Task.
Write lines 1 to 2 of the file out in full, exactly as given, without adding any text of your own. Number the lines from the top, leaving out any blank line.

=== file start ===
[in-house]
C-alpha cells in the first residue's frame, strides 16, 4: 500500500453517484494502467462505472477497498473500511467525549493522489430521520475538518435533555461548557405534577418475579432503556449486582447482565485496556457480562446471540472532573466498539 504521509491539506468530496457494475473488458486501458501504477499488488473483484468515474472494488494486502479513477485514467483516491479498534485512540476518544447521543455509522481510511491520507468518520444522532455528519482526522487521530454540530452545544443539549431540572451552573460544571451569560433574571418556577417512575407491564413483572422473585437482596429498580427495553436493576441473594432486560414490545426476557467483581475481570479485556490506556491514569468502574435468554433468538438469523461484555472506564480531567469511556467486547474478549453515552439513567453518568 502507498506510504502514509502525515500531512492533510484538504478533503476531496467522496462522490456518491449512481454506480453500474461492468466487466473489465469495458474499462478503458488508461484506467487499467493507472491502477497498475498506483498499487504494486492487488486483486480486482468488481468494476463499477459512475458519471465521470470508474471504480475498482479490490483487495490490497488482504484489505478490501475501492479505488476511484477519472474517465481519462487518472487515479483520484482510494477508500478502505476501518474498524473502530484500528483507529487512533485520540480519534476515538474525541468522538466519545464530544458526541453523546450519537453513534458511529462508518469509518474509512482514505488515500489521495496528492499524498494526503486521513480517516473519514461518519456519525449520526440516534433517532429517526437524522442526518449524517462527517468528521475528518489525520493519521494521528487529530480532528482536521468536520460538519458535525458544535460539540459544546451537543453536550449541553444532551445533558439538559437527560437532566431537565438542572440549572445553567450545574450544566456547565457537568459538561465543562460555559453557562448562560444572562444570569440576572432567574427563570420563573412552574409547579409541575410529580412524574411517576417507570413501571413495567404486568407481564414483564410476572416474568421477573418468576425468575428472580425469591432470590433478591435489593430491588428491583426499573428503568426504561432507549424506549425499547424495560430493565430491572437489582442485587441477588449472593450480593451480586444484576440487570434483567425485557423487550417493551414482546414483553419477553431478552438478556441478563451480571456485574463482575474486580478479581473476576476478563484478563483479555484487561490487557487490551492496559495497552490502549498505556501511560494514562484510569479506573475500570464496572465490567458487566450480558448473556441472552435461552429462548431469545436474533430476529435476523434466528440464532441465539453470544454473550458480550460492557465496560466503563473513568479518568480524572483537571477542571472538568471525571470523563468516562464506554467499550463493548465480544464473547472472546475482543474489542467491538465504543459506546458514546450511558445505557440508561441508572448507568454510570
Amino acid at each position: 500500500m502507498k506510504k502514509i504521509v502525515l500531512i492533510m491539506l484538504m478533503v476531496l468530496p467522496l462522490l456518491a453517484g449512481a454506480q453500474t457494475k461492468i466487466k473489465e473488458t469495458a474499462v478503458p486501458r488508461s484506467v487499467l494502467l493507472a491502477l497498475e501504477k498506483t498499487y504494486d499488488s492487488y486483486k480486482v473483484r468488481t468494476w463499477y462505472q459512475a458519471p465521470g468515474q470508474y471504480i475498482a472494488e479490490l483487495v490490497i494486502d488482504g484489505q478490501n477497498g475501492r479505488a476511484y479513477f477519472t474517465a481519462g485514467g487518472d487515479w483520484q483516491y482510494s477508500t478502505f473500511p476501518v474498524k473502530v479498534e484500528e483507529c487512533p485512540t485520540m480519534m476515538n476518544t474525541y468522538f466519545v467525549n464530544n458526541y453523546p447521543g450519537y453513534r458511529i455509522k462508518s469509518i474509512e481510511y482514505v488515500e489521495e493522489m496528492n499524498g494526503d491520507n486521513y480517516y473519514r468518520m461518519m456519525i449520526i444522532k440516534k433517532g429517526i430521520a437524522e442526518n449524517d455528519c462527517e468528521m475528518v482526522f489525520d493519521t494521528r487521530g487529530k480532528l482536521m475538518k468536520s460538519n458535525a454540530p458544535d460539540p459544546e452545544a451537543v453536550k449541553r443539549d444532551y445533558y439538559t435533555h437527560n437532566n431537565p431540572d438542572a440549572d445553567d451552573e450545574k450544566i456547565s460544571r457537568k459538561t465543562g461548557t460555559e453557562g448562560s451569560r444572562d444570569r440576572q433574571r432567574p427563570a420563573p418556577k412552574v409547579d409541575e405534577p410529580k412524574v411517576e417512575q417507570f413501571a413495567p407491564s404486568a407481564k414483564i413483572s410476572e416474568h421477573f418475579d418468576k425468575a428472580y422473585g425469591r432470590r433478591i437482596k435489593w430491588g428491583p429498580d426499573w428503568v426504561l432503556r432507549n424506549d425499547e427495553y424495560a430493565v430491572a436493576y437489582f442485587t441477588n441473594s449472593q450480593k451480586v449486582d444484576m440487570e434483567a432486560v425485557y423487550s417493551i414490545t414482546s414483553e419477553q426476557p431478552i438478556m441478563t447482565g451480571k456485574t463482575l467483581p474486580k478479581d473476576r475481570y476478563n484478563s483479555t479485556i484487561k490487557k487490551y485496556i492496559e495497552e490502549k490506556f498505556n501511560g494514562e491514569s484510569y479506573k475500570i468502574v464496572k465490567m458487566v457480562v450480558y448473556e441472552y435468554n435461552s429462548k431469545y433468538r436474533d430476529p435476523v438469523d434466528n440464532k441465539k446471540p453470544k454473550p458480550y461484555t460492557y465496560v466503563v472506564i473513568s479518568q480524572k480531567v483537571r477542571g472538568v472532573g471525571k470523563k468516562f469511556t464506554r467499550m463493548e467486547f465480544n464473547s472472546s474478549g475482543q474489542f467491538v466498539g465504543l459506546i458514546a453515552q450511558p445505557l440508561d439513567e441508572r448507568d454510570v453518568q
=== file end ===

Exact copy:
[in-house]
C-alpha cells in the first residue's frame, strides 16, 4: 500500500453517484494502467462505472477497498473500511467525549493522489430521520475538518435533555461548557405534577418475579432503556449486582447482565485496556457480562446471540472532573466498539 504521509491539506468530496457494475473488458486501458501504477499488488473483484468515474472494488494486502479513477485514467483516491479498534485512540476518544447521543455509522481510511491520507468518520444522532455528519482526522487521530454540530452545544443539549431540572451552573460544571451569560433574571418556577417512575407491564413483572422473585437482596429498580427495553436493576441473594432486560414490545426476557467483581475481570479485556490506556491514569468502574435468554433468538438469523461484555472506564480531567469511556467486547474478549453515552439513567453518568 502507498506510504502514509502525515500531512492533510484538504478533503476531496467522496462522490456518491449512481454506480453500474461492468466487466473489465469495458474499462478503458488508461484506467487499467493507472491502477497498475498506483498499487504494486492487488486483486480486482468488481468494476463499477459512475458519471465521470470508474471504480475498482479490490483487495490490497488482504484489505478490501475501492479505488476511484477519472474517465481519462487518472487515479483520484482510494477508500478502505476501518474498524473502530484500528483507529487512533485520540480519534476515538474525541468522538466519545464530544458526541453523546450519537453513534458511529462508518469509518474509512482514505488515500489521495496528492499524498494526503486521513480517516473519514461518519456519525449520526440516534433517532429517526437524522442526518449524517462527517468528521475528518489525520493519521494521528487529530480532528482536521468536520460538519458535525458544535460539540459544546451537543453536550449541553444532551445533558439538559437527560437532566431537565438542572440549572445553567450545574450544566456547565457537568459538561465543562460555559453557562448562560444572562444570569440576572432567574427563570420563573412552574409547579409541575410529580412524574411517576417507570413501571413495567404486568407481564414483564410476572416474568421477573418468576425468575428472580425469591432470590433478591435489593430491588428491583426499573428503568426504561432507549424506549425499547424495560430493565430491572437489582442485587441477588449472593450480593451480586444484576440487570434483567425485557423487550417493551414482546414483553419477553431478552438478556441478563451480571456485574463482575474486580478479581473476576476478563484478563483479555484487561490487557487490551492496559495497552490502549498505556501511560494514562484510569479506573475500570464496572465490567458487566450480558448473556441472552435461552429462548431469545436474533430476529435476523434466528440464532441465539453470544454473550458480550460492557465496560466503563473513568479518568480524572483537571477542571472538568471525571470523563468516562464506554467499550463493548465480544464473547472472546475482543474489542467491538465504543459506546458514546450511558445505557440508561441508572448507568454510570